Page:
Our challenges provide us opportunities to grow, change, reset our goals and strive for something. I believe this stronger now. On May 23rd, 2012 I began a journey of one of my most difficult challenges. Hit by a texting driver going 40mph into my stopped vehicle, the impact is something I can still vividly recall. The next two years of doctors, chiropractic, painful massage, tests, and rehab appointments to treat the injuries were exhausting.
The daily chronic pain and headaches is something only another chronic pain sufferer would understand. Doctors asked about my mood and if I was depressed. Being a mental health professional I thought I knew depression well from my patients, but had never experienced it myself. I denied symptoms of depression because I continued to move forward, go to work, and live my life. They say hindsight is 20/20. I realize now that I am past the worst of it, that I was depressed and I know more about depression because of it. Depression affects people differently and often when we are in it, we can’t tell, we just feel muted. For me, the chronic pain and stress of trying to treat my symptoms and limited exercise negatively impacted my mood.
“There is no medicine like hope, no incentive so great, and no tonic so powerful as expectation of something tomorrow.”- Orison Swett Marden
Hope was an essential part of my healing story. I had hope that the next treatment would work and trusted the professionals that I worked with. Hope is something that grounds us, whether its an expectation of something better or the meaning we assign to difficult times. Hope was a beacon of light for me that got brighter and stronger as I moved through my journey of healing.
Patience has never been my strong suite. I’m the type of person who likes things fast, and would rather do it myself than wait. The past two years required me to be patient. To be patient with the doctors, the appointments and the process. To be patient with my body and not push it before it was ready. To be willing to rest, recover, and be still. To be more mindful and prioritize self care.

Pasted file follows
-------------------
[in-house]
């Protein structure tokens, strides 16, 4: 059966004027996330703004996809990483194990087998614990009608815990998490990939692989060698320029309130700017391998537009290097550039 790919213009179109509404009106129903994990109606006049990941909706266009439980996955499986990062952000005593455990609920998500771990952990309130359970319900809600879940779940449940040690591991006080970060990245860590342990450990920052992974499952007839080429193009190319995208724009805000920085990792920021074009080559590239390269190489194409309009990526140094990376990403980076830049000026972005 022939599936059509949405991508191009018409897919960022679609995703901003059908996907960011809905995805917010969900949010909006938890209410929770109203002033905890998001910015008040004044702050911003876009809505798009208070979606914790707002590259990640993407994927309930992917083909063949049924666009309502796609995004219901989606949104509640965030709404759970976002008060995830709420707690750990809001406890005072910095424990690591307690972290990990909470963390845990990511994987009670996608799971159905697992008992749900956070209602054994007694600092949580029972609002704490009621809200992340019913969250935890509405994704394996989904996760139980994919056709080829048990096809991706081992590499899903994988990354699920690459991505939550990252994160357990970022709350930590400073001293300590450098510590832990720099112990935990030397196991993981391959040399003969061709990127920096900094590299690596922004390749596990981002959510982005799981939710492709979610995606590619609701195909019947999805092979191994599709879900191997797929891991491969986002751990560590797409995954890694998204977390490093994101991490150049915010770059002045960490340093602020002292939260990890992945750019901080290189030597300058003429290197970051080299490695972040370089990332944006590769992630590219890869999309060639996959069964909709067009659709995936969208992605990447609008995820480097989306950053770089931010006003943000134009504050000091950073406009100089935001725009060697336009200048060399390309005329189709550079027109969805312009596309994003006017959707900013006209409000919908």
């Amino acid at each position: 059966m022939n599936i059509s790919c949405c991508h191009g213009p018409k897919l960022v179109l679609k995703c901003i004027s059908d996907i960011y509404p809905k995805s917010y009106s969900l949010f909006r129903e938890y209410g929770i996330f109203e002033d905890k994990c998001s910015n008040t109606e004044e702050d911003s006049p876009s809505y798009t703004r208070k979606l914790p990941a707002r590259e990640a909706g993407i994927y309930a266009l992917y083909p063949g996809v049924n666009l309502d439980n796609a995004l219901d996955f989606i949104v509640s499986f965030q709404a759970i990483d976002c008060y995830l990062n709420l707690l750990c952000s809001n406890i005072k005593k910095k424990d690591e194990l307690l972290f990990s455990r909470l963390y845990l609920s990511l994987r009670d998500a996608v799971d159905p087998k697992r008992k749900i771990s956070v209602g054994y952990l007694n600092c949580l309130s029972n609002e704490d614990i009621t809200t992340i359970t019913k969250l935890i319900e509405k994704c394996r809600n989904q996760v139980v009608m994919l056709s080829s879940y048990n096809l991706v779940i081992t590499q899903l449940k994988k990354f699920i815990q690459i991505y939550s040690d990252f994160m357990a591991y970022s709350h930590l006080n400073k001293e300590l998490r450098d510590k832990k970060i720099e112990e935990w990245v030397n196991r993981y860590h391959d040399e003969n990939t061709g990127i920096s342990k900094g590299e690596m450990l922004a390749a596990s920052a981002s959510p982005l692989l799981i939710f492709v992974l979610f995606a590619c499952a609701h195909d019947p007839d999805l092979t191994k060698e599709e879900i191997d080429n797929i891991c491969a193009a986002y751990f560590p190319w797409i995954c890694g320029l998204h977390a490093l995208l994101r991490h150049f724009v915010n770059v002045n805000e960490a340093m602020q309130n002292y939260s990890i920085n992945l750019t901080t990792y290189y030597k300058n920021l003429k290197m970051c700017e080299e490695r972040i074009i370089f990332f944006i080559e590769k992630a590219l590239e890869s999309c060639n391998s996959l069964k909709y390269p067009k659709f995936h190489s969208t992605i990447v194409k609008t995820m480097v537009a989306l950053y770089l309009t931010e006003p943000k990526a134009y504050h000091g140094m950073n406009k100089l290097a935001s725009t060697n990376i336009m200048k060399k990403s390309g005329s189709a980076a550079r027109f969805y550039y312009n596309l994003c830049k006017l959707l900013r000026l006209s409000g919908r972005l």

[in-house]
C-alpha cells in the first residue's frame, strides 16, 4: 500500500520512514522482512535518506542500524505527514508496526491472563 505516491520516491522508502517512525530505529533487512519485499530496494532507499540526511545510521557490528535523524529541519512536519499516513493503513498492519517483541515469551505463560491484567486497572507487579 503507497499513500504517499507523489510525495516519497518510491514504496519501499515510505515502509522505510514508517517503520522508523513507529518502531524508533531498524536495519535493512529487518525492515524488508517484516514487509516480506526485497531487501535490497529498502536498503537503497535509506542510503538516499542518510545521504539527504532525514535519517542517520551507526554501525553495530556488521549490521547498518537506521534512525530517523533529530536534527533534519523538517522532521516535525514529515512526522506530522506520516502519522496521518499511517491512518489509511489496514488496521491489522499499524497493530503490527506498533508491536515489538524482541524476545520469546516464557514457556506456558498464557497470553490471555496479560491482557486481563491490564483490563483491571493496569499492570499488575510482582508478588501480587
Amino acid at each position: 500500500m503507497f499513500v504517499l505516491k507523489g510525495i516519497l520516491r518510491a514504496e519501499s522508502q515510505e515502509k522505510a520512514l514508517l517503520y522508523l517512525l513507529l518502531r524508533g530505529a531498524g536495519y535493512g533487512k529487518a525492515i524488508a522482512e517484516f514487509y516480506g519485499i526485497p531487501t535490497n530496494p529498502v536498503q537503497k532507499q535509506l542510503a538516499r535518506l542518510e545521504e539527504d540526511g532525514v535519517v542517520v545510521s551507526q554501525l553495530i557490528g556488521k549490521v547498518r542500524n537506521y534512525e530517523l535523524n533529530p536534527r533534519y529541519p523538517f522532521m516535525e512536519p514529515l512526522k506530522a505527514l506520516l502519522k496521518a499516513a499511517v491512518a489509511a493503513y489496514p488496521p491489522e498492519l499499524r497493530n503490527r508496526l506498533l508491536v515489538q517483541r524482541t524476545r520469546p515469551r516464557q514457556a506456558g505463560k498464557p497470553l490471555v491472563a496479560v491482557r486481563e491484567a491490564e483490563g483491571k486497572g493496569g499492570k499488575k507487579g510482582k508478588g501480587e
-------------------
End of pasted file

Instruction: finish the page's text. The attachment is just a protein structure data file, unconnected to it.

Finally I had to be persistent. Persistence is defined as a firm or obstinate continuance in a course of action in spite of difficulty or opposition. Benjamin Franklin said “energy and persistence conquer all things.” To overcome this challenge, I had to be persistent. That meant showing up, following the advise and guidance of health professionals, and advocating for what I needed. Persistence for me meant not giving up hope that I could recover. It meant expecting that I would.
In June of this year a neck surgery to remove a rib and scar tissue largely fixed the problem. The doctors said I was done treating. That was both thrilling and terrifying news to hear. The medical profession views treatment end as absence of symptoms related to the injury, but what about my fitness and mental health? What about making me whole? Yes my “treatment is over” but now my journey to physical and mental wellness and wholeness has just begun. The pain has subsided, but I am not who I was two years ago. That’s the interesting thing about life’s difficulties, you never come out the same person and in many ways I am grateful.
I was hit by a car and it changed me. I am better. I am stronger. I am mentally tougher. I understand and can help.
Call us today for an appointment. 425-295-7697 or www.dayspringbehavioralhealth.com